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Salivary Secretion

  1. This is the first juice coming in contact with food. It is secreted by the salivary glands. The salivary glands are located outside the GIT. Food mixes with the saliva on chewing (or mastication).
  2. The main salivary glands are the parotid, submaxillary (also called submandibular) and sublingual glands. The minor salivary glands are lingual, labial, buccal and palatine glands.
  3. Depending on the secretion and histological appearance, there are two types of acini in the salivary glands. These are:
  1. Serous acini :
  • Their cells have round nuclei with collection of secretory (zymogen) granules at their apexes; these secrete thin
  • watery saliva rich in enzymes (ptyalin).
  1. Mucous acini :
  • Their cells have flattened basal nuclei; these secrete thick viscous saliva rich in mucin Demilunes: sometimes, the mucous acini have caps of serous acini over them; these caps (crescentic in shape) of serous acini over the mucous acini are called demilunes.
  • Table showing the histological type and the percentage contribution of the different salivary glands to total saliva.
Gland Histological type Secretion % contribution of total saliva
Submaxillary       Mixed Viscous 70
Parotid Serous Watery 20
Sublingual Viscous            5
Other glands            5
  1. Composition of saliva


This is about 1.5 litres/24 hours at a rate of about 1ml/min. The rate of secretion is maximum during meals and minimum during sleep pH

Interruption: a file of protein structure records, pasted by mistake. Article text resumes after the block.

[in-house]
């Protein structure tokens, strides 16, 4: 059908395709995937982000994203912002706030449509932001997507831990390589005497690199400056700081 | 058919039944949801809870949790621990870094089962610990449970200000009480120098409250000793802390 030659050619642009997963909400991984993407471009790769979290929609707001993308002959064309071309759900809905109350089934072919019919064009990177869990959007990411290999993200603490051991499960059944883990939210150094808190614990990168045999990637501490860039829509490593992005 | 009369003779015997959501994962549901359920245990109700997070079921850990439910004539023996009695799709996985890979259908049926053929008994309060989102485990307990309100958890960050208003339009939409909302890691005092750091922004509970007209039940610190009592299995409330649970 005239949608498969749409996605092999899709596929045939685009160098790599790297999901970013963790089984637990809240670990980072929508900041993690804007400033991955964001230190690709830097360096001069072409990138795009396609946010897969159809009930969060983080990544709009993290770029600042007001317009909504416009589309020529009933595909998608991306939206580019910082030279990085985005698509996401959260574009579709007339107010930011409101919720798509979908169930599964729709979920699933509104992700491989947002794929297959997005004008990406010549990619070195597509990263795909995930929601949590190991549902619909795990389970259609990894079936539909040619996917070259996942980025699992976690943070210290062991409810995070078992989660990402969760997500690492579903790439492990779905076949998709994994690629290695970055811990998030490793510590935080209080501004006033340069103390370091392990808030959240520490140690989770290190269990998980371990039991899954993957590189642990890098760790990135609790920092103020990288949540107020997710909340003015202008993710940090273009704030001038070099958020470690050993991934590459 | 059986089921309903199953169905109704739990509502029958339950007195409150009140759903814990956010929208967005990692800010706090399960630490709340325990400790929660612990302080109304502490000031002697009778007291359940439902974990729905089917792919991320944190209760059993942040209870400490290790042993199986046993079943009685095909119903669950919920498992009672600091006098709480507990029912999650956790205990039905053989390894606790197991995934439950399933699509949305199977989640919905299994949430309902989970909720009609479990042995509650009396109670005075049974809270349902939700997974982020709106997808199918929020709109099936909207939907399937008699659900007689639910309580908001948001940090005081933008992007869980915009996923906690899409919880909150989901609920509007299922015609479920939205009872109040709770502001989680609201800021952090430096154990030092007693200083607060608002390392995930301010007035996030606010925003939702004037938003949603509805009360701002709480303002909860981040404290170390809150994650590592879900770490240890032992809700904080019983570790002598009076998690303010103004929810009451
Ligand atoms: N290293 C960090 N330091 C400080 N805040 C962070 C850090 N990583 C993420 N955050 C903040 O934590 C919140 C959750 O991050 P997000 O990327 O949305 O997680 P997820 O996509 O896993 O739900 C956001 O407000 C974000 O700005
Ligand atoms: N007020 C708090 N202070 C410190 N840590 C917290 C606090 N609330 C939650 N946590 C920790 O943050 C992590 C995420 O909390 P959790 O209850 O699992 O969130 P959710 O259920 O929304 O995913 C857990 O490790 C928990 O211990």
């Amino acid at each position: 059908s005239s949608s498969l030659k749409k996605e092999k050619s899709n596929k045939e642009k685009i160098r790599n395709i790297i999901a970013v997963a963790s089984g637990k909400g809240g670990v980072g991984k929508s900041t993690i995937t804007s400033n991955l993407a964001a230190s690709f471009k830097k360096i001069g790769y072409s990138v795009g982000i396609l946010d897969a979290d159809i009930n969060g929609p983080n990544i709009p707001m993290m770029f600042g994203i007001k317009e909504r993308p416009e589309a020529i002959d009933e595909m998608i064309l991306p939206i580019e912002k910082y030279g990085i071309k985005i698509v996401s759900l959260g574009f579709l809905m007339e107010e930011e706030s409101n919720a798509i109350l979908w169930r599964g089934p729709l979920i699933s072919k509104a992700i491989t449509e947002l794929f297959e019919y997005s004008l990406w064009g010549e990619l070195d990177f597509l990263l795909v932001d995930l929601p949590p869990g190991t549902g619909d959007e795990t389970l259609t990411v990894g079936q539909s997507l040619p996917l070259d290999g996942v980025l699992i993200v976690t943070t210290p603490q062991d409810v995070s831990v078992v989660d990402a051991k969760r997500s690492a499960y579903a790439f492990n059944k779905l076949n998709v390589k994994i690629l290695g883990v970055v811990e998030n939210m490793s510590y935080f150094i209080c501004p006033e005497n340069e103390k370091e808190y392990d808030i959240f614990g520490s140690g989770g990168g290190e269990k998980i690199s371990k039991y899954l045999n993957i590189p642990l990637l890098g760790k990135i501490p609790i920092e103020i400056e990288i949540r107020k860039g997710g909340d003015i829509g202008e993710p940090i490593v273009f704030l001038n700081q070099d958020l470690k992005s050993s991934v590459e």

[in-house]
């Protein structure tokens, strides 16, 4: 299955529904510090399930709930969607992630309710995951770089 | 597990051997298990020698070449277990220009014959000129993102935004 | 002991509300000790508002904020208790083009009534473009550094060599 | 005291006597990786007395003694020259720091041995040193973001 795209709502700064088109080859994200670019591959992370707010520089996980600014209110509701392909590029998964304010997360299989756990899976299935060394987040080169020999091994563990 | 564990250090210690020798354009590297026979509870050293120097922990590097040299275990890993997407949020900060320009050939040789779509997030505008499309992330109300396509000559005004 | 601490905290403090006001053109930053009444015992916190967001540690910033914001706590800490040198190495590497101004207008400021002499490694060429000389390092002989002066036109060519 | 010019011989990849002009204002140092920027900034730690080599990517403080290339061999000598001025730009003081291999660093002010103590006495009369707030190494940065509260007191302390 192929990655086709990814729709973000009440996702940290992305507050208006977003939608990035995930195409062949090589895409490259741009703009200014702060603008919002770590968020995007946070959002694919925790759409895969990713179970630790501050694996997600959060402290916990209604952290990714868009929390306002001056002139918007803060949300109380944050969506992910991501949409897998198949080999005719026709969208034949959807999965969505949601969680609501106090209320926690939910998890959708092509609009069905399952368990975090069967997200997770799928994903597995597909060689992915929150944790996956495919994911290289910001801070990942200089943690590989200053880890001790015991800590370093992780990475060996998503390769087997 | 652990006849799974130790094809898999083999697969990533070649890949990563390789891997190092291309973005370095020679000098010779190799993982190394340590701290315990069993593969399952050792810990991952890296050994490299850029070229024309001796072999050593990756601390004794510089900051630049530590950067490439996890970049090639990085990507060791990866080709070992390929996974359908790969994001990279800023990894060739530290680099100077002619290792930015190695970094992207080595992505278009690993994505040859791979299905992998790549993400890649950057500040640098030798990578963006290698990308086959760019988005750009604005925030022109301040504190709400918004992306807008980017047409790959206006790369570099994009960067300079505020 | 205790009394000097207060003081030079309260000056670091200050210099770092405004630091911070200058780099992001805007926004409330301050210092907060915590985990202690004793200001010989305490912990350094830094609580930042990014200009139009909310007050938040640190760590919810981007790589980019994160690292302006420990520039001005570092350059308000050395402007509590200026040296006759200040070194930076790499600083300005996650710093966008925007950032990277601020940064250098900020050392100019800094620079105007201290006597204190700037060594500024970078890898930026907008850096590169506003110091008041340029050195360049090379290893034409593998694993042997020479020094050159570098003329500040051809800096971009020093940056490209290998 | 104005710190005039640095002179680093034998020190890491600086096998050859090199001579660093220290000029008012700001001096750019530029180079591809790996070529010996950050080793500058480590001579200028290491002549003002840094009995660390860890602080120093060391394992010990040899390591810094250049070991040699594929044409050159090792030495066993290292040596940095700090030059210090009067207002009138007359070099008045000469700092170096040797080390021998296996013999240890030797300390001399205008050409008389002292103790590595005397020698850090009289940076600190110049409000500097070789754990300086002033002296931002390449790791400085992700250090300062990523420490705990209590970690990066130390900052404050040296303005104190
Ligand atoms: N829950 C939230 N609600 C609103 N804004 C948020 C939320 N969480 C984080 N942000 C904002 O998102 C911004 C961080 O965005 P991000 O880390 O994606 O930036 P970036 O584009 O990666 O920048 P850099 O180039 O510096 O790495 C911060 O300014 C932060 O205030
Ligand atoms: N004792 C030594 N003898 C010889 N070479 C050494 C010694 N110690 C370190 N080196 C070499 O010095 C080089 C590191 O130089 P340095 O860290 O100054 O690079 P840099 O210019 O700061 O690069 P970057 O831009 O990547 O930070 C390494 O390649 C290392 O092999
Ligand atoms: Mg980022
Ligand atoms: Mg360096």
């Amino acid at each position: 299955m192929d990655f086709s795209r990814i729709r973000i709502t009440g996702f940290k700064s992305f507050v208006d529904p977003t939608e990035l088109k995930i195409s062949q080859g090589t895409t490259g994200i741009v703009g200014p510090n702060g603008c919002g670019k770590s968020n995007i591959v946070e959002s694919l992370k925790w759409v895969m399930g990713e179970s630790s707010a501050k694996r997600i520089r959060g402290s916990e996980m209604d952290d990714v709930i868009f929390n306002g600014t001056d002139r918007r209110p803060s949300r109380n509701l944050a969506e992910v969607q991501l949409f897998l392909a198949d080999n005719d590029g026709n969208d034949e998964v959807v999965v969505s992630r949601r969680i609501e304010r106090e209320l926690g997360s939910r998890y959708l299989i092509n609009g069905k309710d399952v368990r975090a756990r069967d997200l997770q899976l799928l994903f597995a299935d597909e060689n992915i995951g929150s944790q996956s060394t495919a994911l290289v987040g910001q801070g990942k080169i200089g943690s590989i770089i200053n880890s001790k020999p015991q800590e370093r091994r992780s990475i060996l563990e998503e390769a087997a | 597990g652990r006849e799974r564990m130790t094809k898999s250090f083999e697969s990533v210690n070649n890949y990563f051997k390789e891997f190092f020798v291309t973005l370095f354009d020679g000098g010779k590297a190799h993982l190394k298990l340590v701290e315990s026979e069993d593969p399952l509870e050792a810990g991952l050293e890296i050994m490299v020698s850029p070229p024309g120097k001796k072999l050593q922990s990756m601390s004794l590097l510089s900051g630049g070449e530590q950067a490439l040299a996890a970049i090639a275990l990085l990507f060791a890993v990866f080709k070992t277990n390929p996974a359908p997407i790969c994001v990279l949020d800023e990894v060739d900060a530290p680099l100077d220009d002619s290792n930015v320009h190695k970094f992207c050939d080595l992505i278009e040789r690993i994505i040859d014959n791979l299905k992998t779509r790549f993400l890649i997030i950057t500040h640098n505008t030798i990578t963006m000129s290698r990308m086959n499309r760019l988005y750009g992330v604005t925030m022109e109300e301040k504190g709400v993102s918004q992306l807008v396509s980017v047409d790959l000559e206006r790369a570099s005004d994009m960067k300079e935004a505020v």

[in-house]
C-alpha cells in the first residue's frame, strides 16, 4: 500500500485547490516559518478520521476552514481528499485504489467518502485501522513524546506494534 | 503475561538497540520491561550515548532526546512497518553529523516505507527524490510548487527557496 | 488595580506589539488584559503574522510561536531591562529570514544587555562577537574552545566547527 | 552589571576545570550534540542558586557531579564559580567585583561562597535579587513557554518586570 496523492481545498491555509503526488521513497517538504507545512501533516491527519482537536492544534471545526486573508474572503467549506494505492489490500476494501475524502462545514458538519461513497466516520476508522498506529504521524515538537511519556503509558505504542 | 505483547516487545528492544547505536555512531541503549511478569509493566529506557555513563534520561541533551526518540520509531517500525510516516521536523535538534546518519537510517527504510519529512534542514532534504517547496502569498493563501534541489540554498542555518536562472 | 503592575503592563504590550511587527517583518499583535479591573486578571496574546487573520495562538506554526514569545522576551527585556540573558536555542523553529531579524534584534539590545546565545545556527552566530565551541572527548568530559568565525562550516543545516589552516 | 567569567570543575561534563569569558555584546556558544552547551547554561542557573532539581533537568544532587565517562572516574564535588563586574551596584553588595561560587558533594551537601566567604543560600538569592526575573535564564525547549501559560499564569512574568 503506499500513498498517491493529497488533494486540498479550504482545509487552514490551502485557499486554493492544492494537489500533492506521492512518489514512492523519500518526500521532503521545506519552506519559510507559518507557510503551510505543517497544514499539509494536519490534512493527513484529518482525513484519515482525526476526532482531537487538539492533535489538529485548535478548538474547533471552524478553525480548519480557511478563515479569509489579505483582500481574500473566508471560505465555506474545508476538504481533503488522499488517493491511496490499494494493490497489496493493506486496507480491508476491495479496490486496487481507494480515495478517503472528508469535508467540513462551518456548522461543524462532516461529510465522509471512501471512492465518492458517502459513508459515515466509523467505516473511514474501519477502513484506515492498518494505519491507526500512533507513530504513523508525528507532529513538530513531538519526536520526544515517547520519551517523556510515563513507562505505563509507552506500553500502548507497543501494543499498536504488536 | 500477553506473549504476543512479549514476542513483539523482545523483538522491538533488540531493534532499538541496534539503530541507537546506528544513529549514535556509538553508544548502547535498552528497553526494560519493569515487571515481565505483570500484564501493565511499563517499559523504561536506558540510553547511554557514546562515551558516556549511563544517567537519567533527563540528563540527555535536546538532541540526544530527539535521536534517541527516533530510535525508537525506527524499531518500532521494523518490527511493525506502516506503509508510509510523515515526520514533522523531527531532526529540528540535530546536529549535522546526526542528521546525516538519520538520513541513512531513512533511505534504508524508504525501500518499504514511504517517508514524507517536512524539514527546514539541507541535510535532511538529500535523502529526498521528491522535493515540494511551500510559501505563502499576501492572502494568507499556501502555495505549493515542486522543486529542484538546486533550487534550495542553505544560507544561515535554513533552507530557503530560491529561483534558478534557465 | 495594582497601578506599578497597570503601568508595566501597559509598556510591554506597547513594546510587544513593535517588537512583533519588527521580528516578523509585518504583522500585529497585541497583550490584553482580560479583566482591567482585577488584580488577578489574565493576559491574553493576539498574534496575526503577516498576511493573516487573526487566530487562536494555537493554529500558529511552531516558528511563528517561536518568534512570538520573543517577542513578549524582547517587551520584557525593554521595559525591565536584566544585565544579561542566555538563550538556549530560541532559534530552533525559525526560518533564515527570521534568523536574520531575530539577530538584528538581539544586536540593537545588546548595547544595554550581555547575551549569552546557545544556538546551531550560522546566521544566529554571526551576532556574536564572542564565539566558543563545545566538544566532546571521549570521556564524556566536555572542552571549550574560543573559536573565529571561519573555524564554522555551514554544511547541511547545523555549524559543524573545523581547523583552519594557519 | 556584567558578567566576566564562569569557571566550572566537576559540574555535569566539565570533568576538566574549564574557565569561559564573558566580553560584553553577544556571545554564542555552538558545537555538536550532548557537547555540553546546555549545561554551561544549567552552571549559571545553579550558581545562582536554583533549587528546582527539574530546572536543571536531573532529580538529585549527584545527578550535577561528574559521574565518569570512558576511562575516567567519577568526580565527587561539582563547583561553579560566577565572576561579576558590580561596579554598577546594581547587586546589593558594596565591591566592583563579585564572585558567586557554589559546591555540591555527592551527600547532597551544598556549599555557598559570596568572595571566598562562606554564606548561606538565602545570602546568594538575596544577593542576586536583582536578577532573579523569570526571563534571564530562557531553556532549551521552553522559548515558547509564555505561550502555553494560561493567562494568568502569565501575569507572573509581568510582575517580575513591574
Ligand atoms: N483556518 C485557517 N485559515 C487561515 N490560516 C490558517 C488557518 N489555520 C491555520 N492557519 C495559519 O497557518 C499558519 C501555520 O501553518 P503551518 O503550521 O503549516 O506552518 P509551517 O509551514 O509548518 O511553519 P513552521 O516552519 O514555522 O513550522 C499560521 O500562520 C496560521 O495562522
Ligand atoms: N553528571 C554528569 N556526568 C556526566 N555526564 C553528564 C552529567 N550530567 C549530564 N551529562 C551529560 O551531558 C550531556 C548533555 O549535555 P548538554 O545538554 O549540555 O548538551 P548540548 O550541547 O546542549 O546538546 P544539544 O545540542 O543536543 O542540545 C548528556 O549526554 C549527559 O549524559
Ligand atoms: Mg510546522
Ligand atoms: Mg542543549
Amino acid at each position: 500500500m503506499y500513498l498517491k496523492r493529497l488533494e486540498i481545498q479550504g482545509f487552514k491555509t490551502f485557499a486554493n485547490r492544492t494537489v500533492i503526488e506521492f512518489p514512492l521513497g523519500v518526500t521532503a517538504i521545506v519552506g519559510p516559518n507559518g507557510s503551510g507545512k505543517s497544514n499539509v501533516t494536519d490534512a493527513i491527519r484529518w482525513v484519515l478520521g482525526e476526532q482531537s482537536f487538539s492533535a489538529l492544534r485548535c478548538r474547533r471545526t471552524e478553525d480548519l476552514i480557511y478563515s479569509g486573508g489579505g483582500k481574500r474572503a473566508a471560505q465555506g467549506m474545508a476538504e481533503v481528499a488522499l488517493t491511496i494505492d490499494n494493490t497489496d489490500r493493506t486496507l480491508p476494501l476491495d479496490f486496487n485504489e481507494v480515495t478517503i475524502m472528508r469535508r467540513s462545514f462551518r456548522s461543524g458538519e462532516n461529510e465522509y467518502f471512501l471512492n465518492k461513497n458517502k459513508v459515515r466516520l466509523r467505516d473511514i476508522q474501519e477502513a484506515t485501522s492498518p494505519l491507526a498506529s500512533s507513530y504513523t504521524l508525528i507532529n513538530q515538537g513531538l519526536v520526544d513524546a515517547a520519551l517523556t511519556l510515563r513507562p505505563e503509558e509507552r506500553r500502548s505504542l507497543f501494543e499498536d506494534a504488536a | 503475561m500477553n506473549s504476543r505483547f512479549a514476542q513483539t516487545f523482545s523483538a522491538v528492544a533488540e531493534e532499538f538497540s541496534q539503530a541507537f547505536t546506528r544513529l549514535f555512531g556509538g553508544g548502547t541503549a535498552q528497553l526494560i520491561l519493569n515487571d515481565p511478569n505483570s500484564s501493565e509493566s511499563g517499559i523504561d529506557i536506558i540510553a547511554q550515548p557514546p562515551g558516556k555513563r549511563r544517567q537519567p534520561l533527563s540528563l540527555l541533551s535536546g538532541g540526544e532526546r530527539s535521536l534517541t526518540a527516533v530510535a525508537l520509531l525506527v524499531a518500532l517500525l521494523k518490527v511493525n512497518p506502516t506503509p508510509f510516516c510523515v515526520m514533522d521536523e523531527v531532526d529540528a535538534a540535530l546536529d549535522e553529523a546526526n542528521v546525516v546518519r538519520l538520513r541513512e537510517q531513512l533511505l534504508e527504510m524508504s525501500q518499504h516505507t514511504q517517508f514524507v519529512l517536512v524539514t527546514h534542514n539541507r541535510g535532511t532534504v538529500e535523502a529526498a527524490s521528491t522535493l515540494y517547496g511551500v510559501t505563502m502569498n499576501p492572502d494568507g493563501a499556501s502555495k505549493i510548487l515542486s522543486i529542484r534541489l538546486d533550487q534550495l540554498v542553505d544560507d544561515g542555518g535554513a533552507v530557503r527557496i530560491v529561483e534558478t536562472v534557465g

Max potassium ions present in : (AIIMS May 09).

A. Colon                             
B. Jejunal secretions
C. Stomach                        
D. Saliva


D Saliva

 Resting salivary glands : slightly less than 7

During active secretion : approaches 8


  1. Hypotonic to plasma


Water : 99.5%

Solids :  0.5%

Organic : 0.3 %

Inorganic : 0.2%

  1. Ductal Modification
    1. The salivary juice formed in the acini first drains into ducts called intercalated ducts. The intercalated ducts drain the salivary juice into another type of ducts called striated ducts; these finally open into the oral cavity. As the saliva flows through these ducts, its composition gets modified.
    2. The saliva first formed in the acini (also called as primary secretion) is isotonic with plasma and its ionic composition is approximately same as that of plasma. However, as this saliva flows through the ducts:
      1. Na and Cl gets absorbed
      2. K and HCO3- is added
      3. It becomes hypotonic (this is because the ducts are relatively impermeable to water)
  2. Thus, the final composition of the saliva secreted in the oral cavity depends on the rate of salivary flow through the ducts. More the rate of flow, less will be the ductal modification.
    1. At low rates
    2. The saliva is hypotonic, slightly acidic, and rich in K; but has less Na and Cl
    3. At high rates
    4. The saliva is still hypotonic (but closer to isotonic), with higher concentrations of Na and Cl.